There was excitement in the camp that night. In the morning they prepared to move once more. Only Bofur and Bombur were left behind to guard the ponies and the food. The others went down the valley and up the newly found path, and so to the narrow shelf. Each of them had a rope wound tight about his waist, and so at last they reached the little grassy bay. There they made their third camp, hauling up what they needed from below with their ropes.
Meanwhile some of them explored the shelf beyond the opening and found a path that led higher and higher on to the mountain; but they were afraid to go very far that way.
The others who were busy with the secret of the door had no more success.
They had brought tools of many sorts from Lake-town, and at first they tried to use these. But when they struck the stone their tools broke.
Bilbo sat and thought looking at a large grey stone which lay in the centre of the grass.
«Tomorrow begins the last week of autumn,» said Thorin one day.
«And winter comes after autumn,» said Bifur.
«And next year after that,» said Dwalin. «What is our burglar doing for us?»
Bilbo heard this — the dwarves were on the rocks just above the place where he was sitting. «Good Gracious!» he thought, «What can I do?!»
That night he was very miserable and hardly slept. The next day Bilbo sat gloomily in the grassy bay looking at the stone. He had a feeling that he was waiting for something. «Perhaps the wizard will suddenly come back today,» he thought. Soon he saw the orange ball of the sun sinking towards the level of his eyes. He went to the opening and there was a thin new moon above the rim of Earth. At that very moment he heard a sharp crack behind him. There on the grey stone in the grass was a huge thrush, nearly coal black, with pale yellow breast. Crack! It had caught a snail and was knocking it on the stone. Crack! Crack!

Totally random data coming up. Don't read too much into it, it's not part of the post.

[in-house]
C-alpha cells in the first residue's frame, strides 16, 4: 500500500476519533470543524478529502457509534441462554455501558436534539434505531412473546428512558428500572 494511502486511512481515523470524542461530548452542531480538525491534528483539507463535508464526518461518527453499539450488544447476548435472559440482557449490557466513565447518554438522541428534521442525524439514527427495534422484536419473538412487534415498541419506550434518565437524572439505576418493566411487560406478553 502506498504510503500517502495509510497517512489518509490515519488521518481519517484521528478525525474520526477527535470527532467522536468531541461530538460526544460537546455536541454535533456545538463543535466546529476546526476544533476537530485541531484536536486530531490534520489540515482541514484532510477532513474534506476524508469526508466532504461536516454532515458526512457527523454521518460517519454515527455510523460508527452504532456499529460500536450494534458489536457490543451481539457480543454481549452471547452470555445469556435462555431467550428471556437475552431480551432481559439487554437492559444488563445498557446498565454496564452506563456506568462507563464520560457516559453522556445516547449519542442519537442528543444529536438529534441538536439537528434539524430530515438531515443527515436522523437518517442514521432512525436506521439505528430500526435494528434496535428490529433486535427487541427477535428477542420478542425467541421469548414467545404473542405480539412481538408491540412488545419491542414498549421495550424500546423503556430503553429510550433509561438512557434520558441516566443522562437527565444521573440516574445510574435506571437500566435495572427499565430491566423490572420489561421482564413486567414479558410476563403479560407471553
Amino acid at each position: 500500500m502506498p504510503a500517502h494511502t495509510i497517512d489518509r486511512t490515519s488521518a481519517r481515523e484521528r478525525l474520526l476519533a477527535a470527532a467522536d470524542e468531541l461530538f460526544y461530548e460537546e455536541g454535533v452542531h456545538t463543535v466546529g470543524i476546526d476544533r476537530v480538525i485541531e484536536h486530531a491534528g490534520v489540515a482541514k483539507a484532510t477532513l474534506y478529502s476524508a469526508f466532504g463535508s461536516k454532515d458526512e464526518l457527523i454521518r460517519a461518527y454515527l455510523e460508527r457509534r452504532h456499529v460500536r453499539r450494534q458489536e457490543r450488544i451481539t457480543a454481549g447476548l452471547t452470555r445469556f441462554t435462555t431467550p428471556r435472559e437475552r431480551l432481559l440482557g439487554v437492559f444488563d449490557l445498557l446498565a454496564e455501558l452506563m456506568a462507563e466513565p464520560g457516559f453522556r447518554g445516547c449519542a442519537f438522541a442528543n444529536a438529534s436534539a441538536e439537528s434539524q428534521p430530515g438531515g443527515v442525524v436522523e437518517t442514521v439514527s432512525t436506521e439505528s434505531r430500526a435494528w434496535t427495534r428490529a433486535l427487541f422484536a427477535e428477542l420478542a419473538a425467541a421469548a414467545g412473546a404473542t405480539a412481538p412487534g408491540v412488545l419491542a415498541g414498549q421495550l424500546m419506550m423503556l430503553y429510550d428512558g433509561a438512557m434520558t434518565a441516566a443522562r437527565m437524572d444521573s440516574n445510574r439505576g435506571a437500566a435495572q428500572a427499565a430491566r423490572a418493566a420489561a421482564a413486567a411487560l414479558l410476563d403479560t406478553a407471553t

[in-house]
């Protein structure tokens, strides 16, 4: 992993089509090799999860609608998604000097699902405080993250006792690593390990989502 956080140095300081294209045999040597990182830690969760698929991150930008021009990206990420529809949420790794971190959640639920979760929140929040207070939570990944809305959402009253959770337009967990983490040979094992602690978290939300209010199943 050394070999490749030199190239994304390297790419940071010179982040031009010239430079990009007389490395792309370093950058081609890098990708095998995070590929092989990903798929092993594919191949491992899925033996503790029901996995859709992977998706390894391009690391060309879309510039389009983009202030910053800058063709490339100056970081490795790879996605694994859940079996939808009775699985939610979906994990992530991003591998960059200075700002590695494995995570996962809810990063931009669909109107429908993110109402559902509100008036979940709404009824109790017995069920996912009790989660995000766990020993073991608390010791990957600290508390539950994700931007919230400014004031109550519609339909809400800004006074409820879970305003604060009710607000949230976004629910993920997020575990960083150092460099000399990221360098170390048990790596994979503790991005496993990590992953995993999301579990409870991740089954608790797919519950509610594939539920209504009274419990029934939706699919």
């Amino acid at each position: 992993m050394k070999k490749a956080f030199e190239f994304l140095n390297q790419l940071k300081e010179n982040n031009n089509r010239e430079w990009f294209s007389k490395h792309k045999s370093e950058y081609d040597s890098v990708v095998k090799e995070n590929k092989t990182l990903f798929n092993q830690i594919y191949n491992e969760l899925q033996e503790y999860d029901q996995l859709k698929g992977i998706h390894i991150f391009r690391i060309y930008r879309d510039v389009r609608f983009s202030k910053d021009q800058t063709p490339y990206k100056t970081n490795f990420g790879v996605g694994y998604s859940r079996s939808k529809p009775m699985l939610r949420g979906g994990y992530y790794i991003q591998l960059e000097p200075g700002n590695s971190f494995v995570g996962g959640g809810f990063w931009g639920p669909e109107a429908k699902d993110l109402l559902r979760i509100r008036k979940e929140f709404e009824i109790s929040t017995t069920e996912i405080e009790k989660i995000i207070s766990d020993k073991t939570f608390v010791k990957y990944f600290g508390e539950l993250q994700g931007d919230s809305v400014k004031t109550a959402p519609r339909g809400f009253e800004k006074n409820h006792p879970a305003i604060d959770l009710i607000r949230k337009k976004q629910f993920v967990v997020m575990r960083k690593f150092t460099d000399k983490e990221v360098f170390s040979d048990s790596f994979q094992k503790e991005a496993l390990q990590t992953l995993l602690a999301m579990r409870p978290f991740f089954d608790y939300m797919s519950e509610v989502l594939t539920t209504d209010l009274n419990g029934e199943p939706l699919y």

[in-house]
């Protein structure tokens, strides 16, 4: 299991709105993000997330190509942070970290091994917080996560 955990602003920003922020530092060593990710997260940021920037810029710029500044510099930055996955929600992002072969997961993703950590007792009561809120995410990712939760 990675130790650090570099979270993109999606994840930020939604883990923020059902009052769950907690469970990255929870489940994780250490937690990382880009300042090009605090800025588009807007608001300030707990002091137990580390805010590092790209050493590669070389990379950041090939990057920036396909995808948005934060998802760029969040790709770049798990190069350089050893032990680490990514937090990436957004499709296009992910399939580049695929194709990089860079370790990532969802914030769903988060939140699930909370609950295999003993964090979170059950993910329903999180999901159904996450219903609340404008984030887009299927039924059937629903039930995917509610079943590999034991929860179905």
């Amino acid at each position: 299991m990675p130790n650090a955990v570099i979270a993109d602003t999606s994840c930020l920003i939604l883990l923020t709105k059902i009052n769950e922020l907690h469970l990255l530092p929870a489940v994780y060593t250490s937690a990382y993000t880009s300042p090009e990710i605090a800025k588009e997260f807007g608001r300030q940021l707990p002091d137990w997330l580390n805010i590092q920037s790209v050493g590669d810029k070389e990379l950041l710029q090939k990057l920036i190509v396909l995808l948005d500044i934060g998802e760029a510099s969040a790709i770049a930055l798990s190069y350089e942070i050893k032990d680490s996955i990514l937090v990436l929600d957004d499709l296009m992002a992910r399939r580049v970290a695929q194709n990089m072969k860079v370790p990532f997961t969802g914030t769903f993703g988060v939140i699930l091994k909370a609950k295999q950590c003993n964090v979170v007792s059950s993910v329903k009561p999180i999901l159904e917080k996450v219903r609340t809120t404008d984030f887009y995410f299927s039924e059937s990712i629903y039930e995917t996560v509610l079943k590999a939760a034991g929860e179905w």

Suddenly Bilbo understood. He stood on the shelf and called the dwarves. When they came, Bilbo quickly explained everything. The sun sank lower and lower, it sank into a cloud and disappeared. The dwarves groaned, but still Bilbo stood almost without moving. The little moon was dipping to the horizon. Evening was coming on. Then suddenly a red ray of the sun escaped through the cloud. A gleam of light came straight through the opening into the bay and fell on the smooth rock-face. The old bird, who had been watching from a high perch, gave a sudden trill. A piece of rock split from the wall and fell. A hole appeared suddenly about three feet from the ground. Quickly, the dwarves rushed to the rock and pushed — in vain.
«The key! The key!» cried Bilbo. «Where is Thorin?» Thorin ran up.
«The key!» shouted Bilbo. «The key that went with the map! Try it now while there is still time!»
Then Thorin stepped up and drew the key on its chain from round his neck. He put it to the hole. It fitted and it turned! Snap! The gleam went out, the sun sank, the moon was gone. Now they all pushed together, and slowly a part of the rock-wall moved. Long straight cracks appeared and widened. The door slowly, without a sound, swung inwards. Deep darkness lay before their eyes.